Lake Mitchell Spring Fishing Report

Impounded 1923
Lake Level: Full Pool
Water Clarity / Stained to muddy in major feeder creeks (from recent rain)
From Mitchell lakes headwaters to the lower lake is clear (Late Feb.)
Current Water Temperature / (Late Feb). Mid-to-upper 50′s
Water Temps. / March Mid-60′s Water Temps / April & May Mid-to-upper 70′s

Spring Fishing on Mitchell Lake

During the spring season Mitchell Lake (the fifth of six impoundments on the Coosa River System), like most Alabama impoundments, can get awfully crowded. As the weather warms and the spawning season gets underway there are hundreds of new anglers visiting this small lake, now over 85 years since impoundment.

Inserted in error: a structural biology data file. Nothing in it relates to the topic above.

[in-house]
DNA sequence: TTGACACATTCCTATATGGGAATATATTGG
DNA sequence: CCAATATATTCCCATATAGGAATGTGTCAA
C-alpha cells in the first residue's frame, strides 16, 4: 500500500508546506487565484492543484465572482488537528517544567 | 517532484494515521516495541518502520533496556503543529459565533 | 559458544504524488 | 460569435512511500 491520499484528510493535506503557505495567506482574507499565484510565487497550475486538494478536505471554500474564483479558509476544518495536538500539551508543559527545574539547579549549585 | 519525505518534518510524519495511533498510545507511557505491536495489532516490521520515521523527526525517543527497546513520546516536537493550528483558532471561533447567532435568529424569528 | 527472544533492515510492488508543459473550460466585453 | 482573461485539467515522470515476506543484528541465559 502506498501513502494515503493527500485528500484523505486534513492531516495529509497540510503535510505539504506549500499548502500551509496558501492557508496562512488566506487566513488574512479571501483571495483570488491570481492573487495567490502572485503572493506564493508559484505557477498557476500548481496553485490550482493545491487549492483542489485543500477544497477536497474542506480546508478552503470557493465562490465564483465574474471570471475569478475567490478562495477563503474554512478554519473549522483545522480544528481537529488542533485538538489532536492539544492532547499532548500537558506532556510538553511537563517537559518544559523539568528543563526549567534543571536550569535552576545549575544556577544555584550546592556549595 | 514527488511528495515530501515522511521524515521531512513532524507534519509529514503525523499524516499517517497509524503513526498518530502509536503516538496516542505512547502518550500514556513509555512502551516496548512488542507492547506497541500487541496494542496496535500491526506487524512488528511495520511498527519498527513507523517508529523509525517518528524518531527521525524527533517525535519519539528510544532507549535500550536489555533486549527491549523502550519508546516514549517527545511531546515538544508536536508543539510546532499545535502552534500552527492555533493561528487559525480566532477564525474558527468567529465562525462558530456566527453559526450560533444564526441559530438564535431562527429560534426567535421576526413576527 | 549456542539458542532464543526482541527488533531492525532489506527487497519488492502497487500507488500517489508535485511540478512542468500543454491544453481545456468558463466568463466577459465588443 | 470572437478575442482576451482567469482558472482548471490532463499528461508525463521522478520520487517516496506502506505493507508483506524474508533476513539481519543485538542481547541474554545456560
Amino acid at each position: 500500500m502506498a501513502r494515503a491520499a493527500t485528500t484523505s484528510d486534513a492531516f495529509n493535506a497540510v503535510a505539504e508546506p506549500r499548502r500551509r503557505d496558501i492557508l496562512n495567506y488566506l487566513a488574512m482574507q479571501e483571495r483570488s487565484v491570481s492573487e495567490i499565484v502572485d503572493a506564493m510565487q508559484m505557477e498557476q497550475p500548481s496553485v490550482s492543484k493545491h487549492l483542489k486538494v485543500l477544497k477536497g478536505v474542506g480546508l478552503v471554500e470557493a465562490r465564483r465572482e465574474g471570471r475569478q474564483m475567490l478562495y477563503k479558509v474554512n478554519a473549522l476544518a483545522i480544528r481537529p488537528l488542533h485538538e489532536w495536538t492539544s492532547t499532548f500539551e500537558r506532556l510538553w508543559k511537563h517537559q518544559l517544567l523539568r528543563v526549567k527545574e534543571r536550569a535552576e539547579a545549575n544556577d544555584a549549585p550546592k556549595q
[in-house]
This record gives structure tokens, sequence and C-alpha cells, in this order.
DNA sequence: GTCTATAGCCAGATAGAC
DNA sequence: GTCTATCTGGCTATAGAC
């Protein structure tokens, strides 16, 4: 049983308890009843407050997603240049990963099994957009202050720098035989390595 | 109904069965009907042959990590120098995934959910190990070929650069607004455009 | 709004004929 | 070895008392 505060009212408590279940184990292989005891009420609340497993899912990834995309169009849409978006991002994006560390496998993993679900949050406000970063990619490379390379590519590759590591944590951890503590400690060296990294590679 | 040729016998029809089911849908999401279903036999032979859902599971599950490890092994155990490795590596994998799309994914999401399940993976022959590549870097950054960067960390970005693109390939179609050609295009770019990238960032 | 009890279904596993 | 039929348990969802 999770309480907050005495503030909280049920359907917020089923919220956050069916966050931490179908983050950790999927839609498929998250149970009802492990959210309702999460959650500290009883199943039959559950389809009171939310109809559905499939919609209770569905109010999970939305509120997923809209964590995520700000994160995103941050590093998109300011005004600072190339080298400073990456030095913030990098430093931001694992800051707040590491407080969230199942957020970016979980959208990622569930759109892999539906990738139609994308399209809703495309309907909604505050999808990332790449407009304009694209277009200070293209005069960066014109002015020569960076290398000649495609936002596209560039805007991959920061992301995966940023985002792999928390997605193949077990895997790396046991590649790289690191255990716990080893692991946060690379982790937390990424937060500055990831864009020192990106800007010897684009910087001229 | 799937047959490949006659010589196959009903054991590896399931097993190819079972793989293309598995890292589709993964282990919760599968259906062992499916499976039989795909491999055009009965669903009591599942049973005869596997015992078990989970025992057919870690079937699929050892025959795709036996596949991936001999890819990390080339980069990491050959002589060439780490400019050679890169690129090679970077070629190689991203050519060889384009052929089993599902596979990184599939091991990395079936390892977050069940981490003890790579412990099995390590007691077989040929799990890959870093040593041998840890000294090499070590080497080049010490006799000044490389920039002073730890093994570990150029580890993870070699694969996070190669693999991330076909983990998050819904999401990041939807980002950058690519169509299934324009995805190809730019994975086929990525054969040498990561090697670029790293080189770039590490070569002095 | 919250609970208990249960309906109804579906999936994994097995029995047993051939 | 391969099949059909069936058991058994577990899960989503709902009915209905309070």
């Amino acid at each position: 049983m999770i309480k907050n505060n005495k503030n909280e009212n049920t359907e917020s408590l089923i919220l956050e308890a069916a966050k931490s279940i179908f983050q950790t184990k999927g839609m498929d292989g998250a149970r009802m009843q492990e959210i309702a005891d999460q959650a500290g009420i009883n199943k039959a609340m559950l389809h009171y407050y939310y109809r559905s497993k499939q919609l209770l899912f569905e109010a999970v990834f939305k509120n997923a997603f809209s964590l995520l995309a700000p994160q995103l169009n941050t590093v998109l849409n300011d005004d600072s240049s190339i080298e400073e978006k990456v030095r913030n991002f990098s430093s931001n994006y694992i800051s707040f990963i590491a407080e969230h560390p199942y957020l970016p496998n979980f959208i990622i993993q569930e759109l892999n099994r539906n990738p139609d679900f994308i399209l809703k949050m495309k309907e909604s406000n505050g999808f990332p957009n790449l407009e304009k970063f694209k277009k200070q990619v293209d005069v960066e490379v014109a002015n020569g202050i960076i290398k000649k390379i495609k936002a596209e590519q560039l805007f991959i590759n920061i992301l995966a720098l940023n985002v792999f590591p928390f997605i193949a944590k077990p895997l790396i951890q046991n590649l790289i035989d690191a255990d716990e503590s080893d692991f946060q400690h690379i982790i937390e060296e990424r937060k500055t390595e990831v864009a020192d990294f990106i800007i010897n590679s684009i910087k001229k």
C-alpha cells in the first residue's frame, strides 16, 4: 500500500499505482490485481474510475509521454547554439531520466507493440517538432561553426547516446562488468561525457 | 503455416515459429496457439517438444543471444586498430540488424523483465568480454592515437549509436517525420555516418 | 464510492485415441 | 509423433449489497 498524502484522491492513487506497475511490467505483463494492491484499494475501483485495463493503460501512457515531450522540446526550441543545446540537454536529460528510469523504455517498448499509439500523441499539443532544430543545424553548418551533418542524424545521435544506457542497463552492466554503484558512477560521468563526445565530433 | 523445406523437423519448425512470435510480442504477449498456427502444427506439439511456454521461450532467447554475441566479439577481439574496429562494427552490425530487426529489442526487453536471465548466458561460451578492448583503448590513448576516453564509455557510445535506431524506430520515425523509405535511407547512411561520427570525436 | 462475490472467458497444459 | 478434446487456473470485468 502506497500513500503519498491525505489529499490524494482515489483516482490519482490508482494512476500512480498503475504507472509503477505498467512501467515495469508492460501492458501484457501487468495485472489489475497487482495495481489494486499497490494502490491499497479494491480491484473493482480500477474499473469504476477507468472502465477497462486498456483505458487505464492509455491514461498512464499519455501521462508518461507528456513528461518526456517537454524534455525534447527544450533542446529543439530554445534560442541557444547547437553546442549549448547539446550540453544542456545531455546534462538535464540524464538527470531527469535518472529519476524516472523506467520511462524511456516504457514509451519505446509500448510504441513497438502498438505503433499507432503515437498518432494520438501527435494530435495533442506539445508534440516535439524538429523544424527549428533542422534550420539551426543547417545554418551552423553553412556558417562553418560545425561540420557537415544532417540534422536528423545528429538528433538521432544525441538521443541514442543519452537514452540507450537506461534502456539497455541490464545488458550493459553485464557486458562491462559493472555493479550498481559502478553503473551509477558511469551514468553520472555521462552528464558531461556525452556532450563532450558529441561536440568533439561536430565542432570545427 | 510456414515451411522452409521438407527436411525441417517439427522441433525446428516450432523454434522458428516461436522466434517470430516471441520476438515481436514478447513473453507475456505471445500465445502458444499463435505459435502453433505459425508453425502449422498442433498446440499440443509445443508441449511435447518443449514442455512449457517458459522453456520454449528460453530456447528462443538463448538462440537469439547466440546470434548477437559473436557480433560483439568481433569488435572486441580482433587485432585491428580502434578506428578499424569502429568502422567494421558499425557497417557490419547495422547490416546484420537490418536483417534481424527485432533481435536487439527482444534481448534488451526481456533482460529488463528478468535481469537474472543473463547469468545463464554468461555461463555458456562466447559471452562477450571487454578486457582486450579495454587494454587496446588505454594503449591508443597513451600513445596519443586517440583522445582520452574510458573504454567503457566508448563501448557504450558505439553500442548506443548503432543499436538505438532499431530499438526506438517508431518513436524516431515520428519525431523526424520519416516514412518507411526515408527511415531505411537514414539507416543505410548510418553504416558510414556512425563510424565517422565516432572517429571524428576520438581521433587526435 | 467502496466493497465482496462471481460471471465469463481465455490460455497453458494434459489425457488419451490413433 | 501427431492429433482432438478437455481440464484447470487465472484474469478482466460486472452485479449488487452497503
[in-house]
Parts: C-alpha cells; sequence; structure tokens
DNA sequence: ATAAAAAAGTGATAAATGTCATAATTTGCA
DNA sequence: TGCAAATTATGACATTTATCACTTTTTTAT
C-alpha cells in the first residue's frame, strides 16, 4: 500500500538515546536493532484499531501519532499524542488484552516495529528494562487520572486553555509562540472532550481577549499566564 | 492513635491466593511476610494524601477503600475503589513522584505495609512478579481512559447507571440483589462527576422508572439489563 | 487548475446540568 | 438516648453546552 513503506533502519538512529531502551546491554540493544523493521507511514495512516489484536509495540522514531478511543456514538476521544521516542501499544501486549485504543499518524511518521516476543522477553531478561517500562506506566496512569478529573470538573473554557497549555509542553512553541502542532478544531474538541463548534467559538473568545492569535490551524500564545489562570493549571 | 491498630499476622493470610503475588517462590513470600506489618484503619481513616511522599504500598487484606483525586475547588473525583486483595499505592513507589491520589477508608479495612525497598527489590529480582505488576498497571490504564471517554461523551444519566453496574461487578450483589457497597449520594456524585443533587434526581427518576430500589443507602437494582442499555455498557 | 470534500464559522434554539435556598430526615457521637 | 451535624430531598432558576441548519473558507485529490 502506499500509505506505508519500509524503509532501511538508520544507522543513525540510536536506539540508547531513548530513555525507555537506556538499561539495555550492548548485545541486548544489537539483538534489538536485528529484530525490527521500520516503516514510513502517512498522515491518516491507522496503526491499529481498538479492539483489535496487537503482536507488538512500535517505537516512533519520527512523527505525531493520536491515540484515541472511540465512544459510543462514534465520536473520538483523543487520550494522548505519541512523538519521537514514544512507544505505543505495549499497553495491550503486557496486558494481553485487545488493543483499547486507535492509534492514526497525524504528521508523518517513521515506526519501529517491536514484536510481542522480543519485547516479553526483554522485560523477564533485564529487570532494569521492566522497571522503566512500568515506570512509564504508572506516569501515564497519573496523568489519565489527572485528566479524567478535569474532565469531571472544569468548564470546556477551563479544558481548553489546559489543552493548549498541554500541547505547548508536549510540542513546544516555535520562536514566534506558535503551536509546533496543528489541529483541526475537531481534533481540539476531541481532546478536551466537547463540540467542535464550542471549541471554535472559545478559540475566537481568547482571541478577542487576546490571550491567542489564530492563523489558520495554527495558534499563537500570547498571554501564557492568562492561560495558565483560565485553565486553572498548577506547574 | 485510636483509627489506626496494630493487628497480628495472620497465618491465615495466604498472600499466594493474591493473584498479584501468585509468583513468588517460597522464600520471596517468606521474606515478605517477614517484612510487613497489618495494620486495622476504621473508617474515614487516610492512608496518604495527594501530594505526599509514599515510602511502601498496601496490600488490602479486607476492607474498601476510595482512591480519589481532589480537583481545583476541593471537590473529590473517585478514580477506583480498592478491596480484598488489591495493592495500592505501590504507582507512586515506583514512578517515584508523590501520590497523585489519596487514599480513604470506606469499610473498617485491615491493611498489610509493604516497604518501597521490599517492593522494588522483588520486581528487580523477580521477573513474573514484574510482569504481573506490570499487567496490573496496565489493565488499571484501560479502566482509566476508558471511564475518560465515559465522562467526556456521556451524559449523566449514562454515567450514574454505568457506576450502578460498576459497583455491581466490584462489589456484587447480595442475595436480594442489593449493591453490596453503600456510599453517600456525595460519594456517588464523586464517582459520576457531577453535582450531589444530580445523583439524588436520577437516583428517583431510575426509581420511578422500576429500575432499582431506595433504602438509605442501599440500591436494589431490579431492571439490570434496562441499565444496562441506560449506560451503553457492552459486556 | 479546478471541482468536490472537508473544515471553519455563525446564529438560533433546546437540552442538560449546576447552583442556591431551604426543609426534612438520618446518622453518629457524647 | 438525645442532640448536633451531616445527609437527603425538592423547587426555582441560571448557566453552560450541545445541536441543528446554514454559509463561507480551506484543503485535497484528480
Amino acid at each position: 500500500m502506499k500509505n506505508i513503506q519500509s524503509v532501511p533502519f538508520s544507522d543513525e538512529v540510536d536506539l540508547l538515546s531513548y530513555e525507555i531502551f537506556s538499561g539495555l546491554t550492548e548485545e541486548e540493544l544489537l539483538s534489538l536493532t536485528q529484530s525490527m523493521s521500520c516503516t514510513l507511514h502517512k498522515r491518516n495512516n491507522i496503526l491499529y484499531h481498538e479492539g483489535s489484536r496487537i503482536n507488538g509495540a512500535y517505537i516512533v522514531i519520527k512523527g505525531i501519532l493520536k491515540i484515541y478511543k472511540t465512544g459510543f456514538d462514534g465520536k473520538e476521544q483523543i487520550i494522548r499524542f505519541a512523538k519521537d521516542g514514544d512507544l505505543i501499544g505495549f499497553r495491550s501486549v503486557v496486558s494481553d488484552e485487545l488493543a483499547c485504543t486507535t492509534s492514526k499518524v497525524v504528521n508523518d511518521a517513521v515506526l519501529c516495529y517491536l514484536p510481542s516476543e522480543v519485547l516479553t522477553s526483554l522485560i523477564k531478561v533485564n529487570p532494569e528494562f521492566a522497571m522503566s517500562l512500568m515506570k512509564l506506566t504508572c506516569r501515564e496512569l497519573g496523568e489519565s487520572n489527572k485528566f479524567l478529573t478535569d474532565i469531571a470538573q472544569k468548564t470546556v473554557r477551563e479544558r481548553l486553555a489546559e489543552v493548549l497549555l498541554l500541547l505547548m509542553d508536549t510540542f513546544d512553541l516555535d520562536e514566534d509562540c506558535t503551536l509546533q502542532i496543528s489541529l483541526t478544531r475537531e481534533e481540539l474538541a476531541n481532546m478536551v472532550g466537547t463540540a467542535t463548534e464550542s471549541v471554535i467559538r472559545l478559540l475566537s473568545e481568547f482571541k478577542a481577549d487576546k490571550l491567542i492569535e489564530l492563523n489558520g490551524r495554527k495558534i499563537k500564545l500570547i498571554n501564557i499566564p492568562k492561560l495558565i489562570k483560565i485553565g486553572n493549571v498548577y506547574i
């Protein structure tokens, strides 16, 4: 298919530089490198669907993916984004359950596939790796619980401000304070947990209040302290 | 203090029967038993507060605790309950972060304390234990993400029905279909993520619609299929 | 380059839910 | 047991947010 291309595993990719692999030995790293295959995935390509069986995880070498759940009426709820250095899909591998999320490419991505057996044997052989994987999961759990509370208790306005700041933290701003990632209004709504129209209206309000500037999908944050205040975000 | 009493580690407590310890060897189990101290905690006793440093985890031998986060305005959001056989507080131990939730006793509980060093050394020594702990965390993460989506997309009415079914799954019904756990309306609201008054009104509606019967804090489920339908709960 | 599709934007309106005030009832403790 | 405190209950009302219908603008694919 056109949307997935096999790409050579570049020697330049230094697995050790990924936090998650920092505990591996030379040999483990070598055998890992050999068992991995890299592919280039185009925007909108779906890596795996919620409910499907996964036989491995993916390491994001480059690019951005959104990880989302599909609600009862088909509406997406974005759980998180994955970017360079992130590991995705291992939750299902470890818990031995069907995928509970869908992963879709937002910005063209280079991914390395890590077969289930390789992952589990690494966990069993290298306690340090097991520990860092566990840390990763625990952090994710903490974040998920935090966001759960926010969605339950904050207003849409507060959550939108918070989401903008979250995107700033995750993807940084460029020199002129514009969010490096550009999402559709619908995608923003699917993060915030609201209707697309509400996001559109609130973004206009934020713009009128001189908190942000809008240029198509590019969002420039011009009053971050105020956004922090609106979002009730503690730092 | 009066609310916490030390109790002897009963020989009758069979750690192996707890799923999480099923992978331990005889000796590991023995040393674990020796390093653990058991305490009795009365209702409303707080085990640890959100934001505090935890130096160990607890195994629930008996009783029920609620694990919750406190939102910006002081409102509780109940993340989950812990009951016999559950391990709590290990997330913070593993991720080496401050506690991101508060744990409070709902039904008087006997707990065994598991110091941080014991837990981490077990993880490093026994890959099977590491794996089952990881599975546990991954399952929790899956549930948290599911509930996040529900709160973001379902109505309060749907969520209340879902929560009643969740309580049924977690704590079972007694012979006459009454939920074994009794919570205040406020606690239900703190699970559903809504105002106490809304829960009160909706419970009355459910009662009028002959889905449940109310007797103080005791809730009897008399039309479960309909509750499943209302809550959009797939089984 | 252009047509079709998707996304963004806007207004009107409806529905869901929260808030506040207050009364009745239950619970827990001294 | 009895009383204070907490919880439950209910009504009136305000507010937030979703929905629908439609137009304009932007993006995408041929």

Every year, not only during the spring season, but year round as well, they come for all over Alabama. Even anglers from throughout the United States plan their fishing vacations, bass tournaments or just fun fishing excursions, to sample some of Mitchell lake’s very fertile waters.

Coosa River spotted bass (some real, trophy-sized spots in the 6-7 pound class) and largemouth bass (up to 10 pounds), are the species they come to Mitchell lake to target. Often, this is the first trip to Mitchell lake for some anglers. They may misjudge the sheer strength of both of these very worthy, adversaries.

But, like any well planned fishing trip…getting ready comes first.